For me the dream of owning a home in Italy started in 1998 when my mother gave me a copy of Frances Maye’s iconic book Under The Tuscan Sun. I was living in Los Angeles at the time, a city where anything is possible, so I let myself fall under Frances Mayes’ spell and imagined having my own house in a little Tuscan town. From then on I read every book I could get my hands on about buying and renovating homes in Italy, or more to the point, books where other people had done it.

Spello Umbria flowers cobblestoned street
Beautiful Spello in Umbria

Then in my endless travels to and from Italy I wound up meeting plenty of expats who had done it themselves. Bought old homes, renovated them and now are living there either part time or full time. One of my very dear friends bought a 1000 year old abandoned house in Basilicata, did an unbelievable renovation on it, making it into apartments, one of which she lives in and the others she made into Airbnbs.

Spello in Umbria, Italy
Spello, Umbria

I think that more than anywhere else in Europe Italy affords us unbelievable opportunities to buy a home in an incredible old town with sensational views, a history that goes back to the beginning of time and a chance to really take part in the dream.

La Rabatana, Basilicata
The little town of La Rabatana in southern Basilicata

There are so many little towns and villages all over Italy that are slowly becoming abandoned or where the population is drastically diminishing. The young folk move to the big cities for work, or leave the country altogether and there is no one left to take over the properties. The property values drop as the population dwindles and more and more homes becomes available to buy.

 Some of these towns try to entice buyers with offers of homes for 1 euro or other incredibly low rates paired with a commitment from you to invest a set sum of money into renovating the property or into settling there for 5 years and opening a business – there are lots of variables.

Villa in Tuscany
Living the dream in Tuscany

I have a friend who bought a rundown house for 8000 euros and then spent around 50,000 euros on the rebuild, not only getting an incredible home to live in at a totally manageable price, but also being able to generate income from it with a seasonal bed and breakfast business.

I have other friends who are wealthy enough to buy whatever they want, so a massive villa in Tuscany is an easy purchase.

Villa on the Amalfi Coast of Italy
Italy’s beautiful Amalfi Coast

Obviously if you are planning on buying a house in Venice or Florence or Rome or any highly populated place the costs will be sky high. On the other hand if you buy in Puglia or Abruzzo or Molise for example it can be incredibly cost effective.

The Downside Of Buying Property In Italy

In reality buying a property in a foreign country can be fraught with pitfalls, money traps and nightmare scenarios. Even if you speak the language well chances are you don’t speak real estate Italian or legalese Italian or renovation Italian. The system for buying property there is different, the taxes are different, the rules are different.

For example you can buy a home that had an unapproved addition put on generations ago. The addition doesn’t come to the attention of the authorities until the property sells, and now you are legally responsible for removing it and returning the property to its “legal” state at a crippling expense.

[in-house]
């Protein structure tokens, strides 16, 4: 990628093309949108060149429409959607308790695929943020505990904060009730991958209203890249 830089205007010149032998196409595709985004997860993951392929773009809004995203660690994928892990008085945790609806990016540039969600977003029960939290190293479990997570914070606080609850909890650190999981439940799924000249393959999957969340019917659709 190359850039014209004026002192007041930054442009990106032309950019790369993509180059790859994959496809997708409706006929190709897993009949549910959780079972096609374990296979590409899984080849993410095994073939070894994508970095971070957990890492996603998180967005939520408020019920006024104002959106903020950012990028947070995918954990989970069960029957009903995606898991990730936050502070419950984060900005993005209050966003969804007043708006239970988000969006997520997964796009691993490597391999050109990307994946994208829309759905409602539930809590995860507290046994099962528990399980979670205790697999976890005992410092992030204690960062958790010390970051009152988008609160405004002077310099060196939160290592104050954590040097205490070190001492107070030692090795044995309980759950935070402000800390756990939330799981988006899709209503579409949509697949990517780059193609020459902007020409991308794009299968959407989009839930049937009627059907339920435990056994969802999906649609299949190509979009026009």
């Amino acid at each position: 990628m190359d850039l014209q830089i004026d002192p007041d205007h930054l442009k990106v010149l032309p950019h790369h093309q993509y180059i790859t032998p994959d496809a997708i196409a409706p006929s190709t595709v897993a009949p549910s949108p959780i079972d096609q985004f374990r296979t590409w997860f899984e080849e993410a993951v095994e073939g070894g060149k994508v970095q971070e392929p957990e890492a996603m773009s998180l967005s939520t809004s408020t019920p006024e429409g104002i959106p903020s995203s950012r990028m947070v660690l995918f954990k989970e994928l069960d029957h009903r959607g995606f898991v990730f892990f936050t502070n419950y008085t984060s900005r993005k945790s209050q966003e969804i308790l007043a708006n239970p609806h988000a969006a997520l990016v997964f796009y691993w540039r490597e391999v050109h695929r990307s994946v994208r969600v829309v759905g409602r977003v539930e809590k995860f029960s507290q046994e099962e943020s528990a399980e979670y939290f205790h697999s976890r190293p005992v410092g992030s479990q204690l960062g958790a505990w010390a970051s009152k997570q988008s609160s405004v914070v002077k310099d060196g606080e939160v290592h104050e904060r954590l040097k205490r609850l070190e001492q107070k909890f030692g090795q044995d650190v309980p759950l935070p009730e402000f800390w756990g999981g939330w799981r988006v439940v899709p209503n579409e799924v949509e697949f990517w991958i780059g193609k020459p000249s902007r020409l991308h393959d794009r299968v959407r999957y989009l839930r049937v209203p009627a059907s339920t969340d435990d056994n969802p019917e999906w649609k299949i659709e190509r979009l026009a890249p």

Burano, Italy

A New Service Available To Foreign Buyers

A friend of mine from Australia who lives in Italy has recently been getting written up in magazines and publications all around the world for a new service that she provides to foreign property buyers in Italy.

Nikki Taylor has created a program called How To Confidently Buy Property In Italy.

Using her extensive knowledge both in Italian Real Estate and in investment banking she has created a service that helps guide foreign buyers to both understand and streamline the property buying process.

What The Program Covers

*The property buying procedure in Italy

*Where in Italy should you be looking, based on your lifestyle requirements

*How to avoid very common and very costly mistakes when buying property in Italy

*The additional costs and taxes that come with buying property in Italy

*How to mitigate currency exchange risk

*How to arrange an effective buying trip from your home country.

On top of this her program has a team of bilingual professionals to help you navigate the big stuff. She offers an Italy based property lawyer, an accountant, Visa and Immigration expert and a Currency expert. Each of whom can guide you through the complexities and hidden loopholes that come with buying property not only in a foreign country but in a foreign language.

Rather than being specific to one area or town Nikki’s program is designed to help you wherever you are looking to buy in Italy.

Her service runs as a 5 week course you can take with weekly live question and answer sessions. She also has a book available on Amazon called How To Confidently Buy Property In Italy that goes into much more depth about the service she provides. The book is available on Kindle or if you don’t have a kindle (like me!) you can get the book on the Kindle App.

It’s easy to see why major publications around the world are writing about her brilliant program and service. The main stumbling blocks that were deterring me from seriously contemplating buying property in Italy have all been addressed by Nikki, so now I know that when the time is right for me I can step into her program and confidently buy a home in Italy.

Get your copy of How To Confidently Buy Property In Italy on Amazon HERE

Nikki in Bolzano, Northern Italy. She now lives in sunny Puglia in the south of Italy

Want more information about Nikki, buying houses in Italy and her world renowned program? You can contact her via her website here

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How To Buy Your Dream Home In Italy